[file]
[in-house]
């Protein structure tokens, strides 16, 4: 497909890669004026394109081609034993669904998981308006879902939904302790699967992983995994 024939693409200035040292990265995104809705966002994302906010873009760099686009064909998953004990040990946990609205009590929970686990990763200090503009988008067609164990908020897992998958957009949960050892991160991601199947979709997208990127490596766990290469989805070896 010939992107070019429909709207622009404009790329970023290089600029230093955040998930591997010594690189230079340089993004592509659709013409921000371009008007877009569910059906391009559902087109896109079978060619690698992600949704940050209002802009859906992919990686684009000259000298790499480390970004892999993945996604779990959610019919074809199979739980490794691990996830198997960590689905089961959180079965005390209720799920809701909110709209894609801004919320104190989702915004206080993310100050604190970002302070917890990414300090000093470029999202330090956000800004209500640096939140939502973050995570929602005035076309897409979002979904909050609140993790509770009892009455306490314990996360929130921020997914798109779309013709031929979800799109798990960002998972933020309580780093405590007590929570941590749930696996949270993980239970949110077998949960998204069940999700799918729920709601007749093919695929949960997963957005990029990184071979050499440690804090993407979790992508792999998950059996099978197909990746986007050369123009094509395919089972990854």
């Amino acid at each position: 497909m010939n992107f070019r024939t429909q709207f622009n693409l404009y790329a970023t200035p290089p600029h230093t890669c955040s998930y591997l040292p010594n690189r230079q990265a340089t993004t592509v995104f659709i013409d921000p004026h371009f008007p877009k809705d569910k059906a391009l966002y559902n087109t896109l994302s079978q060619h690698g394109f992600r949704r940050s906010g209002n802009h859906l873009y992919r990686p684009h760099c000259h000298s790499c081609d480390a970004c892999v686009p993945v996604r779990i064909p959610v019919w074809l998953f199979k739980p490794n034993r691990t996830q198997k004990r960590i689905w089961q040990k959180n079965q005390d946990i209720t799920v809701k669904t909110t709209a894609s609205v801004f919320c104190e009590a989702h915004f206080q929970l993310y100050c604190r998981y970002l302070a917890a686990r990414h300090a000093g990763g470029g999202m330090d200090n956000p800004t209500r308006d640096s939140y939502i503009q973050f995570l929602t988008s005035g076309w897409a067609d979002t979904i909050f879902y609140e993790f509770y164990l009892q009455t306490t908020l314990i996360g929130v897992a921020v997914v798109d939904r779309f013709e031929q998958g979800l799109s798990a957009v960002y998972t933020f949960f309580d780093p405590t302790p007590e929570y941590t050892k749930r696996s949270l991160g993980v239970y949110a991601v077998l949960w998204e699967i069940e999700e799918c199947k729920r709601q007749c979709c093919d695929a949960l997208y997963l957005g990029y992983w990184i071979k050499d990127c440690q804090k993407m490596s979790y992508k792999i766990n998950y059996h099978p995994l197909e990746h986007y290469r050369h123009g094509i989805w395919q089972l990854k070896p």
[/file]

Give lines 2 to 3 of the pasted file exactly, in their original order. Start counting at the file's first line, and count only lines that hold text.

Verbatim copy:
């Protein structure tokens, strides 16, 4: 497909890669004026394109081609034993669904998981308006879902939904302790699967992983995994 024939693409200035040292990265995104809705966002994302906010873009760099686009064909998953004990040990946990609205009590929970686990990763200090503009988008067609164990908020897992998958957009949960050892991160991601199947979709997208990127490596766990290469989805070896 010939992107070019429909709207622009404009790329970023290089600029230093955040998930591997010594690189230079340089993004592509659709013409921000371009008007877009569910059906391009559902087109896109079978060619690698992600949704940050209002802009859906992919990686684009000259000298790499480390970004892999993945996604779990959610019919074809199979739980490794691990996830198997960590689905089961959180079965005390209720799920809701909110709209894609801004919320104190989702915004206080993310100050604190970002302070917890990414300090000093470029999202330090956000800004209500640096939140939502973050995570929602005035076309897409979002979904909050609140993790509770009892009455306490314990996360929130921020997914798109779309013709031929979800799109798990960002998972933020309580780093405590007590929570941590749930696996949270993980239970949110077998949960998204069940999700799918729920709601007749093919695929949960997963957005990029990184071979050499440690804090993407979790992508792999998950059996099978197909990746986007050369123009094509395919089972990854």
């Amino acid at each position: 497909m010939n992107f070019r024939t429909q709207f622009n693409l404009y790329a970023t200035p290089p600029h230093t890669c955040s998930y591997l040292p010594n690189r230079q990265a340089t993004t592509v995104f659709i013409d921000p004026h371009f008007p877009k809705d569910k059906a391009l966002y559902n087109t896109l994302s079978q060619h690698g394109f992600r949704r940050s906010g209002n802009h859906l873009y992919r990686p684009h760099c000259h000298s790499c081609d480390a970004c892999v686009p993945v996604r779990i064909p959610v019919w074809l998953f199979k739980p490794n034993r691990t996830q198997k004990r960590i689905w089961q040990k959180n079965q005390d946990i209720t799920v809701k669904t909110t709209a894609s609205v801004f919320c104190e009590a989702h915004f206080q929970l993310y100050c604190r998981y970002l302070a917890a686990r990414h300090a000093g990763g470029g999202m330090d200090n956000p800004t209500r308006d640096s939140y939502i503009q973050f995570l929602t988008s005035g076309w897409a067609d979002t979904i909050f879902y609140e993790f509770y164990l009892q009455t306490t908020l314990i996360g929130v897992a921020v997914v798109d939904r779309f013709e031929q998958g979800l799109s798990a957009v960002y998972t933020f949960f309580d780093p405590t302790p007590e929570y941590t050892k749930r696996s949270l991160g993980v239970y949110a991601v077998l949960w998204e699967i069940e999700e799918c199947k729920r709601q007749c979709c093919d695929a949960l997208y997963l957005g990029y992983w990184i071979k050499d990127c440690q804090k993407m490596s979790y992508k792999i766990n998950y059996h099978p995994l197909e990746h986007y290469r050369h123009g094509i989805w395919q089972l990854k070896p």